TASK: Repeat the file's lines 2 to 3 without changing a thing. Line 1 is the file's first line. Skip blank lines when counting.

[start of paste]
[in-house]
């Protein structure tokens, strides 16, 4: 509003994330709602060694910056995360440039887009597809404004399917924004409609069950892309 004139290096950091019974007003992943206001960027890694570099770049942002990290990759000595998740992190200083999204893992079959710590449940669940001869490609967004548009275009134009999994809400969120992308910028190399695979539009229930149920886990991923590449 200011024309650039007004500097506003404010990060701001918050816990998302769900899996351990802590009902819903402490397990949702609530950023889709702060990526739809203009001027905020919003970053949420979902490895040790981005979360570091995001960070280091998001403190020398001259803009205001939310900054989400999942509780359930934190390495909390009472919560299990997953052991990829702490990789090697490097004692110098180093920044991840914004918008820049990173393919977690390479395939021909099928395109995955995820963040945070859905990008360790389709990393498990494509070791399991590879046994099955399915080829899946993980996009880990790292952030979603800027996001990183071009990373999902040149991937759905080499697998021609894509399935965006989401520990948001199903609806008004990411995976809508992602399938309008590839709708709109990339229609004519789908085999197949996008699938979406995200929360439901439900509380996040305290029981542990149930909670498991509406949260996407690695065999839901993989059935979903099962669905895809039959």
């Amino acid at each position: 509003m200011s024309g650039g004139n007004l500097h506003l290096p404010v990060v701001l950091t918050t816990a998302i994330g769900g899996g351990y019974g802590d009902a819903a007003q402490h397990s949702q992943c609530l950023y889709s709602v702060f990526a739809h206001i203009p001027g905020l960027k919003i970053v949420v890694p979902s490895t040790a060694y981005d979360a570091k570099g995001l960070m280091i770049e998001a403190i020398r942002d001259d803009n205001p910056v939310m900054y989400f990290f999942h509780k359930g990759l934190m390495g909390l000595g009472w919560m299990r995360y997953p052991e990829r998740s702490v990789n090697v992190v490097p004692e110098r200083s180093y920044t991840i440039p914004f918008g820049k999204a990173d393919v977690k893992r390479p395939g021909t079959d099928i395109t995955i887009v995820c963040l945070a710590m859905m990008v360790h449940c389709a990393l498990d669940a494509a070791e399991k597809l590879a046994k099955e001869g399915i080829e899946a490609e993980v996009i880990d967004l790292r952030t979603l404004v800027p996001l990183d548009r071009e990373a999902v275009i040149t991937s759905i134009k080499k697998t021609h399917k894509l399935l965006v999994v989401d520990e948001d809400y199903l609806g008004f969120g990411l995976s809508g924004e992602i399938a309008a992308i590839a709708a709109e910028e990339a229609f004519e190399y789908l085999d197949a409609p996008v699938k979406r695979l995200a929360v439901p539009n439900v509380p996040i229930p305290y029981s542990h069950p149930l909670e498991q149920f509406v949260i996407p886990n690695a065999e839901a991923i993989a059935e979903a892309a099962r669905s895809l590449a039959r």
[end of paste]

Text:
């Protein structure tokens, strides 16, 4: 509003994330709602060694910056995360440039887009597809404004399917924004409609069950892309 004139290096950091019974007003992943206001960027890694570099770049942002990290990759000595998740992190200083999204893992079959710590449940669940001869490609967004548009275009134009999994809400969120992308910028190399695979539009229930149920886990991923590449 200011024309650039007004500097506003404010990060701001918050816990998302769900899996351990802590009902819903402490397990949702609530950023889709702060990526739809203009001027905020919003970053949420979902490895040790981005979360570091995001960070280091998001403190020398001259803009205001939310900054989400999942509780359930934190390495909390009472919560299990997953052991990829702490990789090697490097004692110098180093920044991840914004918008820049990173393919977690390479395939021909099928395109995955995820963040945070859905990008360790389709990393498990494509070791399991590879046994099955399915080829899946993980996009880990790292952030979603800027996001990183071009990373999902040149991937759905080499697998021609894509399935965006989401520990948001199903609806008004990411995976809508992602399938309008590839709708709109990339229609004519789908085999197949996008699938979406995200929360439901439900509380996040305290029981542990149930909670498991509406949260996407690695065999839901993989059935979903099962669905895809039959």
């Amino acid at each position: 509003m200011s024309g650039g004139n007004l500097h506003l290096p404010v990060v701001l950091t918050t816990a998302i994330g769900g899996g351990y019974g802590d009902a819903a007003q402490h397990s949702q992943c609530l950023y889709s709602v702060f990526a739809h206001i203009p001027g905020l960027k919003i970053v949420v890694p979902s490895t040790a060694y981005d979360a570091k570099g995001l960070m280091i770049e998001a403190i020398r942002d001259d803009n205001p910056v939310m900054y989400f990290f999942h509780k359930g990759l934190m390495g909390l000595g009472w919560m299990r995360y997953p052991e990829r998740s702490v990789n090697v992190v490097p004692e110098r200083s180093y920044t991840i440039p914004f918008g820049k999204a990173d393919v977690k893992r390479p395939g021909t079959d099928i395109t995955i887009v995820c963040l945070a710590m859905m990008v360790h449940c389709a990393l498990d669940a494509a070791e399991k597809l590879a046994k099955e001869g399915i080829e899946a490609e993980v996009i880990d967004l790292r952030t979603l404004v800027p996001l990183d548009r071009e990373a999902v275009i040149t991937s759905i134009k080499k697998t021609h399917k894509l399935l965006v999994v989401d520990e948001d809400y199903l609806g008004f969120g990411l995976s809508g924004e992602i399938a309008a992308i590839a709708a709109e910028e990339a229609f004519e190399y789908l085999d197949a409609p996008v699938k979406r695979l995200a929360v439901p539009n439900v509380p996040i229930p305290y029981s542990h069950p149930l909670e498991q149920f509406v949260i996407p886990n690695a065999e839901a991923i993989a059935e979903a892309a099962r669905s895809l590449a039959r």